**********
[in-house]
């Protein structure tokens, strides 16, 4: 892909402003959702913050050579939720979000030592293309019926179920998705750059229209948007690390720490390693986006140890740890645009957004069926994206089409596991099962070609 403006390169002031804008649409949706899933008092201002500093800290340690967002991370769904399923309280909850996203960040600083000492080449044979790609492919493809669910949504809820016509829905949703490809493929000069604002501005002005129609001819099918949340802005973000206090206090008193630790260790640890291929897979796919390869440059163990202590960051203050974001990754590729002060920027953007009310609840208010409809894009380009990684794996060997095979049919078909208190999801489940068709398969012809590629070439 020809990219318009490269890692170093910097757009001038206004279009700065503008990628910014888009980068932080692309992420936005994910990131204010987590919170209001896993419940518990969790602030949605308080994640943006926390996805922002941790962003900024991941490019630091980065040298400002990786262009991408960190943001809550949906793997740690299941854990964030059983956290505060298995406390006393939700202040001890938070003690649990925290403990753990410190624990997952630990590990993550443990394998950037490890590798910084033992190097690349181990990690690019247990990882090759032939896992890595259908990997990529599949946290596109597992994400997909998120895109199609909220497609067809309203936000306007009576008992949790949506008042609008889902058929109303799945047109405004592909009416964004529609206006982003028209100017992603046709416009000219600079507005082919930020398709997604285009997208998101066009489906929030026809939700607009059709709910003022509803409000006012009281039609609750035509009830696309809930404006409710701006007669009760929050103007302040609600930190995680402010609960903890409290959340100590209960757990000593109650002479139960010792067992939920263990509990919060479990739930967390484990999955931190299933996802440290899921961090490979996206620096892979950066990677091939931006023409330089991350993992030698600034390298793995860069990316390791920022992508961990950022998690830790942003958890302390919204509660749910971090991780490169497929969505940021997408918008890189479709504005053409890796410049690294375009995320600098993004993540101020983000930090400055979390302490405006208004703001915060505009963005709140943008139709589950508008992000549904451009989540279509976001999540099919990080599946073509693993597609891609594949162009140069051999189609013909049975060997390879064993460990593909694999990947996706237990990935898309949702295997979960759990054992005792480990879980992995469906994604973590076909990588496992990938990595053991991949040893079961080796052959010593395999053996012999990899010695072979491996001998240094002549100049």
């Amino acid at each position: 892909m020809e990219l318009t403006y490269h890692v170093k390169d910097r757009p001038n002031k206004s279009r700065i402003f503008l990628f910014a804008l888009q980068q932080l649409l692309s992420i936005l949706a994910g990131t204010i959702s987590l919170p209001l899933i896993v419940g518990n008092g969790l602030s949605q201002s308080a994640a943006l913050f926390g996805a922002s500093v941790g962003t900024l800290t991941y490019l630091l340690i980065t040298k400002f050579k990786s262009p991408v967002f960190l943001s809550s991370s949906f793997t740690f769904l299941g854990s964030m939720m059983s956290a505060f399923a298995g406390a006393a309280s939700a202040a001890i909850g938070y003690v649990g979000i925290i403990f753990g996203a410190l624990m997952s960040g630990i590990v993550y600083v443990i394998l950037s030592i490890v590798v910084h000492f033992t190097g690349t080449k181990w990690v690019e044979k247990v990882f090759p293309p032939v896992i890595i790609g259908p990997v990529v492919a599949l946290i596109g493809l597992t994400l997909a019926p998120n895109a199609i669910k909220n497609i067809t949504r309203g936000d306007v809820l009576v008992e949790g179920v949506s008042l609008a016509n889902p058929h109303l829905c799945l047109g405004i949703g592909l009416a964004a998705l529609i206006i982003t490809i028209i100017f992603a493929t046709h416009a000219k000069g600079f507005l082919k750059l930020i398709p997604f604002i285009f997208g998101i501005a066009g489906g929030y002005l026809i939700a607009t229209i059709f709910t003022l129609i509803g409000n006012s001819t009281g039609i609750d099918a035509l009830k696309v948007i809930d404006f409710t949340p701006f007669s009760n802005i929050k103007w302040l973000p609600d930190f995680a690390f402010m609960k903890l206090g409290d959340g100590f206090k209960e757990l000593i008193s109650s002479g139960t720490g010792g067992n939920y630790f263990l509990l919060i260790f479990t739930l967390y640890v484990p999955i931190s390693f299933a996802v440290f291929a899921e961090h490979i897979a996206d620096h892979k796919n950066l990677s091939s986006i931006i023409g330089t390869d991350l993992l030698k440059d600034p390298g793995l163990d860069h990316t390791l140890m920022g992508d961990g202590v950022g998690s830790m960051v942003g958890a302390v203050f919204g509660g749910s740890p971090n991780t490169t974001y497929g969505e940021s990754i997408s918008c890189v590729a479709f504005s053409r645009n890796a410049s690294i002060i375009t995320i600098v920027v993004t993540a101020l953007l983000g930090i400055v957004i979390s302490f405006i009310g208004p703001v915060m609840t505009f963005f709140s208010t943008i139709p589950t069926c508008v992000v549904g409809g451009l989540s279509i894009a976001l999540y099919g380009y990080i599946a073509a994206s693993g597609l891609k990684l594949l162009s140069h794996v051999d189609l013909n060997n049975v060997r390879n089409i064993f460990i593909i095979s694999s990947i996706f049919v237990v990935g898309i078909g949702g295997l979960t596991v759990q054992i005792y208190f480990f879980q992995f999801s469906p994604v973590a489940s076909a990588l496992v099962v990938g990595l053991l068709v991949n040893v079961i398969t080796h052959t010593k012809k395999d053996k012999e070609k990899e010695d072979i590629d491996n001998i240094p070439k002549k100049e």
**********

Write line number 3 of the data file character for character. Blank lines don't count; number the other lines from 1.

């Amino acid at each position: 892909m020809e990219l318009t403006y490269h890692v170093k390169d910097r757009p001038n002031k206004s279009r700065i402003f503008l990628f910014a804008l888009q980068q932080l649409l692309s992420i936005l949706a994910g990131t204010i959702s987590l919170p209001l899933i896993v419940g518990n008092g969790l602030s949605q201002s308080a994640a943006l913050f926390g996805a922002s500093v941790g962003t900024l800290t991941y490019l630091l340690i980065t040298k400002f050579k990786s262009p991408v967002f960190l943001s809550s991370s949906f793997t740690f769904l299941g854990s964030m939720m059983s956290a505060f399923a298995g406390a006393a309280s939700a202040a001890i909850g938070y003690v649990g979000i925290i403990f753990g996203a410190l624990m997952s960040g630990i590990v993550y600083v443990i394998l950037s030592i490890v590798v910084h000492f033992t190097g690349t080449k181990w990690v690019e044979k247990v990882f090759p293309p032939v896992i890595i790609g259908p990997v990529v492919a599949l946290i596109g493809l597992t994400l997909a019926p998120n895109a199609i669910k909220n497609i067809t949504r309203g936000d306007v809820l009576v008992e949790g179920v949506s008042l609008a016509n889902p058929h109303l829905c799945l047109g405004i949703g592909l009416a964004a998705l529609i206006i982003t490809i028209i100017f992603a493929t046709h416009a000219k000069g600079f507005l082919k750059l930020i398709p997604f604002i285009f997208g998101i501005a066009g489906g929030y002005l026809i939700a607009t229209i059709f709910t003022l129609i509803g409000n006012s001819t009281g039609i609750d099918a035509l009830k696309v948007i809930d404006f409710t949340p701006f007669s009760n802005i929050k103007w302040l973000p609600d930190f995680a690390f402010m609960k903890l206090g409290d959340g100590f206090k209960e757990l000593i008193s109650s002479g139960t720490g010792g067992n939920y630790f263990l509990l919060i260790f479990t739930l967390y640890v484990p999955i931190s390693f299933a996802v440290f291929a899921e961090h490979i897979a996206d620096h892979k796919n950066l990677s091939s986006i931006i023409g330089t390869d991350l993992l030698k440059d600034p390298g793995l163990d860069h990316t390791l140890m920022g992508d961990g202590v950022g998690s830790m960051v942003g958890a302390v203050f919204g509660g749910s740890p971090n991780t490169t974001y497929g969505e940021s990754i997408s918008c890189v590729a479709f504005s053409r645009n890796a410049s690294i002060i375009t995320i600098v920027v993004t993540a101020l953007l983000g930090i400055v957004i979390s302490f405006i009310g208004p703001v915060m609840t505009f963005f709140s208010t943008i139709p589950t069926c508008v992000v549904g409809g451009l989540s279509i894009a976001l999540y099919g380009y990080i599946a073509a994206s693993g597609l891609k990684l594949l162009s140069h794996v051999d189609l013909n060997n049975v060997r390879n089409i064993f460990i593909i095979s694999s990947i996706f049919v237990v990935g898309i078909g949702g295997l979960t596991v759990q054992i005792y208190f480990f879980q992995f999801s469906p994604v973590a489940s076909a990588l496992v099962v990938g990595l053991l068709v991949n040893v079961i398969t080796h052959t010593k012809k395999d053996k012999e070609k990899e010695d072979i590629d491996n001998i240094p070439k002549k100049e």